Solitary epileptic seizures in the clinical practice. Part I: etiological factors responsible for their occurrence.

BACKGROUND: Approximately 5% of the general population experiences at least one unprovoked epileptic seizure in the lifetime. This is in contrast to the cumulative incidence of epilepsy (approx. 3-4%) and incidence of acute symptomatic seizures (approx. 4%). Nearly 2% of the population experiences a febrile seizure before the 5 years of age. The aim of this article was evaluation of the distribution of acute symptomatic and unprovoked seizures in our patient cohort after the solitary epileptic seizures, as well as determination of particular etiological factors responsible for the occurrence of solitary epileptic seizure.

MATERIAL AND METHODS: Our patient cohort comprised 116 patients experiencing the solitary epileptic seizure, who were hospitalised at the 1st Department of Neurology, Faculty of Medicine of Comenius University and Faculty Hospital in Bratislava, Slovakia over a period of 10 years (January 1, 1997 - January 1, 2007). It is a retrospective analysis of data from case records and health records; eventually we contacted the patients by phone or by sending a questionnaire.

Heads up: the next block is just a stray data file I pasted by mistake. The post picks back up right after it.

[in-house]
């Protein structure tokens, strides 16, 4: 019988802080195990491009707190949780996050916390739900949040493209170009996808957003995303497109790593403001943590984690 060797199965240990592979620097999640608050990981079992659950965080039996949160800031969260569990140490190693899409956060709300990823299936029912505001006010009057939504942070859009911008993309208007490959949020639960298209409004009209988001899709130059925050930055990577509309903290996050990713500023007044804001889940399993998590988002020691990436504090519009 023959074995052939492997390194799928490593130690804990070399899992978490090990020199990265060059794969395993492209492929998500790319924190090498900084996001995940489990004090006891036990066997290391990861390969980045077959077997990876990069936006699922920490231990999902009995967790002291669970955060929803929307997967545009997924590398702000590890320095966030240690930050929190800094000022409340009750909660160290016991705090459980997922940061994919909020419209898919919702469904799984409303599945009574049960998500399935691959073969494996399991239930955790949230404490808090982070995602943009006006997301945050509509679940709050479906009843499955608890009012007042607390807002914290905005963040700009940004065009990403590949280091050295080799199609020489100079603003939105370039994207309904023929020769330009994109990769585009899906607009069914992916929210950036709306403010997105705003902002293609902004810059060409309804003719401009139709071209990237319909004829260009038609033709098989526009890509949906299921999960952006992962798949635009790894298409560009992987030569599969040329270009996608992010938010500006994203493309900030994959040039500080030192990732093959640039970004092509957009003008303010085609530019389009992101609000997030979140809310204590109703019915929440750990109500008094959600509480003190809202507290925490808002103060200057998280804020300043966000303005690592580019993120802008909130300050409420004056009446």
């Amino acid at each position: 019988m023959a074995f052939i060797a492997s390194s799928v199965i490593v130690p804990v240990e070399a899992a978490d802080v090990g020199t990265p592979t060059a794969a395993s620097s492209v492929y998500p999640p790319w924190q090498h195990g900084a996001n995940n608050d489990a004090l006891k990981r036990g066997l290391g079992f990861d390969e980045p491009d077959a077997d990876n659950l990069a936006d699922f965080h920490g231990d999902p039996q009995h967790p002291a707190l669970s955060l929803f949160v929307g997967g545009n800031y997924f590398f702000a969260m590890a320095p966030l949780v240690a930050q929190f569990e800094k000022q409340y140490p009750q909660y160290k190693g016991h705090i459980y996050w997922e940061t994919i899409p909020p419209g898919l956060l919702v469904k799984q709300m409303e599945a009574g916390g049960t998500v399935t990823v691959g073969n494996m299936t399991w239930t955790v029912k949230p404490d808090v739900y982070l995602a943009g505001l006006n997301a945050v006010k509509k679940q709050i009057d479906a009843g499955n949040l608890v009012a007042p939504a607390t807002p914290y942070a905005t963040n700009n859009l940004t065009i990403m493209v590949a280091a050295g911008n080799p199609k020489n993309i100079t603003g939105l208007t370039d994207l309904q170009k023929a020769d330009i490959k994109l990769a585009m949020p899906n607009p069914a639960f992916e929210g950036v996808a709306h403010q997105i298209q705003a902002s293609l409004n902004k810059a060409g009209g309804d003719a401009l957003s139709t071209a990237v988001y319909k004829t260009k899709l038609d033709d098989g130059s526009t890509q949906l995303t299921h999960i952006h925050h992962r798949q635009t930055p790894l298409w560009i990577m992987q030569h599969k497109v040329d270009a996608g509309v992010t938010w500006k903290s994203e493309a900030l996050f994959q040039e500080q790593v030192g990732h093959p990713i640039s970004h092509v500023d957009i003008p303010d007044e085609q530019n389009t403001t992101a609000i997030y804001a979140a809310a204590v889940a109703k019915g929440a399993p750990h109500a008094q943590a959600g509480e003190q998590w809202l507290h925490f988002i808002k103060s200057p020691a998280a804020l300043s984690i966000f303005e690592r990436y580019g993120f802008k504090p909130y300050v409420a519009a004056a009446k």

RESULTS: Of the 116 patients there were 32 cases (37.12%) of an acute symptomatic seizure and 84 cases (62.88%) of an unprovoked seizure. In the group of unprovoked solitary epileptic seizures the etiological conclusions were idiopathic and cryptogenic in 35 cases (41.7%) and late symptomatic in 49 cases (58.3%). The most frequent etiological factor in the group of acute symptomatic seizures was alcohol (40.6%). In the subgroup of late symptomatic seizures the etiology was mostly vascular (17.85%).

CONCLUSION: Data management of etiological factors responsible for the solitary epileptic seizure confirmed a need for a thorough evaluation of the first epileptic seizure.

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